fellow

noun, often attributive
fel·​low | \ ˈfe-(ˌ)lō How to pronounce fellow (audio) \

Definition of fellow

1 : comrade, associate was eager to rejoin his fellows
2a : an equal in rank, power, or character : peer discussions among a group of fellows from the nearby Los Alamos National Laboratory— Roger Lewin
b : one of a pair : mate
3 : a member of a group having common characteristics specifically : a member of an incorporated literary or scientific society a fellow of the American College of Surgeons
4a obsolete : a person of one of the lower social classes
b archaic : a worthless man or boy
c : man, boy He seems like a fine fellow.
d : boyfriend, beau She and her fellow went to the movies.
5 : an incorporated member of a college or collegiate foundation especially in a British university
6 : a person appointed to a position granting a stipend and allowing for advanced study or research

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Did You Know?

The Old Norse word for a partner, felagi, means literally “one who puts down property.” Such people were those who laid together their property for some common purpose. Old English borrowed felagi from Old Norse and called a partner a feolaga. This word has come down to us, through several centuries and the development of a number of senses, as modern English fellow. Perhaps its most common use today is its very general one, in which it is applied to any boy or man.

Examples of fellow in a Sentence

fellows and girls at a party a young fellow like you Your son's a bright little fellow. She's found herself a new fellow. a fellow of the American College of Surgeons a Fellow of the Royal Society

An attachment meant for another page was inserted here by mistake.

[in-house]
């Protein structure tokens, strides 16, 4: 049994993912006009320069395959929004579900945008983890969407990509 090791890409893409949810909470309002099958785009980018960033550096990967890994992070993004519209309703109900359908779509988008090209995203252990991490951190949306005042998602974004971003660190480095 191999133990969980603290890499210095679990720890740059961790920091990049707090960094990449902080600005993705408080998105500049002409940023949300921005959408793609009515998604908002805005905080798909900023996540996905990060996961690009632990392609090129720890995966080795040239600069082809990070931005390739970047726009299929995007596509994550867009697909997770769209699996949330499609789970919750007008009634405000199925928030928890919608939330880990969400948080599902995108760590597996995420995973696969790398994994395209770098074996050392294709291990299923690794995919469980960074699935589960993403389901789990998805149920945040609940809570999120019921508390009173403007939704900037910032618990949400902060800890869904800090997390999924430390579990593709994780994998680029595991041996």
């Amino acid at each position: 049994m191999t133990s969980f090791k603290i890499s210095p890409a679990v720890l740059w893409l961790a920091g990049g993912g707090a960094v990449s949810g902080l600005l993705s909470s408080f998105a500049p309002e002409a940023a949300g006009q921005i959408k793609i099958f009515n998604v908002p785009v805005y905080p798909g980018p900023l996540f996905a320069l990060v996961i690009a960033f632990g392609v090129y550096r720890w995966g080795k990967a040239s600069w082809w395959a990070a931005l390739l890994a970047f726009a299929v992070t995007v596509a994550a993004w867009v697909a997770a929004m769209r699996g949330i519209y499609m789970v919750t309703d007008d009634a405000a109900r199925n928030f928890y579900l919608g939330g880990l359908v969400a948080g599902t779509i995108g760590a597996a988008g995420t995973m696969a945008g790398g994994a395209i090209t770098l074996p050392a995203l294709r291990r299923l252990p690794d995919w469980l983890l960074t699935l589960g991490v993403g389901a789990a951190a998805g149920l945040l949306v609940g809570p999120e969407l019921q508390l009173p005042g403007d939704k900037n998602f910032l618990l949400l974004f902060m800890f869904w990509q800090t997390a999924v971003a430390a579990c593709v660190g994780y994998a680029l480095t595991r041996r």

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Recent Examples on the Web Josh Huder, a senior fellow at Georgetown University’s Government Affairs Institute, told ABC News. Benjamin Siegel, ABC News, "Coronavirus cases on Capitol Hill renew lawmakers' push for remote voting," 19 Mar. 2020 Mireille Jacobson is a senior fellow at the USC Schaeffer Center for Health Policy & Economics, and an associate professor at the USC Davis School of Gerontology. Mireille Jacobson, STAT, "The economic rationale for strong action now against Covid-19," 18 Mar. 2020 Roberts is now a fellow at the University of Montana’s Maureen and Mike Mansfield Center. Mary Hui, Quartz, "Why China’s economic miracle is a myth made possible by exploitation of workers," 8 Mar. 2020 The newspaper said that Ozuna reported being blackmailed to the FBI back in 2017 and his attorney said a fellow trap singer, Kevin Fret, claimed to have an explicit video of Ozuna. Kori Williams, Seventeen, "10 Facts About Ozuna That Will Inspire You to Live Your Best Life," 12 Feb. 2020 Arrested again in 1801, under Napoleon, and held at Sainte-Pélagie prison, Sade was transferred to the asylum at Charenton in 1803 after attempting to seduce fellow inmates at Sainte-Pélagie. Mitchell Abidor, The New York Review of Books, "Reading Sade in the Age of Epstein," 12 Feb. 2020 Some of the most significant early work came out of Lockheed Martin’s Skunk Works engineering division, according to Daniel Miller, senior fellow for air vehicle systems and sciences at that division. Eric Tegler, Scientific American, "The Next DARPA X-Plane Won’t Maneuver like Any Plane Before It," 9 Jan. 2020 But in a Twitter thread Tuesday Benjamin Wittes, a senior fellow at the Brookings Institution and the editor-in-chief of Lawfare, laid out how and why Pelosi might not be in any rush. TheWeek, "Mitch McConnell may have just given Nancy Pelosi a strategic opening in the impeachment standoff," 7 Jan. 2020 German, now a fellow at the Brennan Center for Justice at New York University Law School, said the ease with which the alleged whistleblower’s identity has been spread online shows the need for greater legal protections for whistleblowers. David Klepper, The Denver Post, "Trump retweets, deletes, post naming alleged whistleblower," 28 Dec. 2019